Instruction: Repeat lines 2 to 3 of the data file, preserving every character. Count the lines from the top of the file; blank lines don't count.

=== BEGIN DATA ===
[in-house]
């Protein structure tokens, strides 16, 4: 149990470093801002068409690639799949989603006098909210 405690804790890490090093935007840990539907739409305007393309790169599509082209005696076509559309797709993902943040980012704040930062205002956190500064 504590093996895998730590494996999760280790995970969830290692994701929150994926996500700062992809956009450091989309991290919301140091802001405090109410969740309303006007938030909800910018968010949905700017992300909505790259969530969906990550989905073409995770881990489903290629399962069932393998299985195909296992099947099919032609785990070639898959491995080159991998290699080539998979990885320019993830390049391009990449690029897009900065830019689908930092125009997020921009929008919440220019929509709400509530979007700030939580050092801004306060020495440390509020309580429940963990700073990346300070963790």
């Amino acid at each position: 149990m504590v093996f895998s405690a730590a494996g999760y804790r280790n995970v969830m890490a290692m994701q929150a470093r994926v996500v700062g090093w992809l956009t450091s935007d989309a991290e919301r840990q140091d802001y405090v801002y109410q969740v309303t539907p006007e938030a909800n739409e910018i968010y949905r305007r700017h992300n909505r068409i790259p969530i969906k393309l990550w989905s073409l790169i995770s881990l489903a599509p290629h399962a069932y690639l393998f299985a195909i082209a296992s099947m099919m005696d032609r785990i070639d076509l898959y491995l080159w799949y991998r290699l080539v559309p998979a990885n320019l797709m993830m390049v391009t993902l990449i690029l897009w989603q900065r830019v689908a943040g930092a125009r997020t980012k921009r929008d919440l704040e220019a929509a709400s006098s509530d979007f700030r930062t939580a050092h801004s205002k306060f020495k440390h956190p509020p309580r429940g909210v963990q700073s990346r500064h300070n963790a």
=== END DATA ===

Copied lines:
């Protein structure tokens, strides 16, 4: 149990470093801002068409690639799949989603006098909210 405690804790890490090093935007840990539907739409305007393309790169599509082209005696076509559309797709993902943040980012704040930062205002956190500064 504590093996895998730590494996999760280790995970969830290692994701929150994926996500700062992809956009450091989309991290919301140091802001405090109410969740309303006007938030909800910018968010949905700017992300909505790259969530969906990550989905073409995770881990489903290629399962069932393998299985195909296992099947099919032609785990070639898959491995080159991998290699080539998979990885320019993830390049391009990449690029897009900065830019689908930092125009997020921009929008919440220019929509709400509530979007700030939580050092801004306060020495440390509020309580429940963990700073990346300070963790």
């Amino acid at each position: 149990m504590v093996f895998s405690a730590a494996g999760y804790r280790n995970v969830m890490a290692m994701q929150a470093r994926v996500v700062g090093w992809l956009t450091s935007d989309a991290e919301r840990q140091d802001y405090v801002y109410q969740v309303t539907p006007e938030a909800n739409e910018i968010y949905r305007r700017h992300n909505r068409i790259p969530i969906k393309l990550w989905s073409l790169i995770s881990l489903a599509p290629h399962a069932y690639l393998f299985a195909i082209a296992s099947m099919m005696d032609r785990i070639d076509l898959y491995l080159w799949y991998r290699l080539v559309p998979a990885n320019l797709m993830m390049v391009t993902l990449i690029l897009w989603q900065r830019v689908a943040g930092a125009r997020t980012k921009r929008d919440l704040e220019a929509a709400s006098s509530d979007f700030r930062t939580a050092h801004s205002k306060f020495k440390h956190p509020p309580r429940g909210v963990q700073s990346r500064h300070n963790a």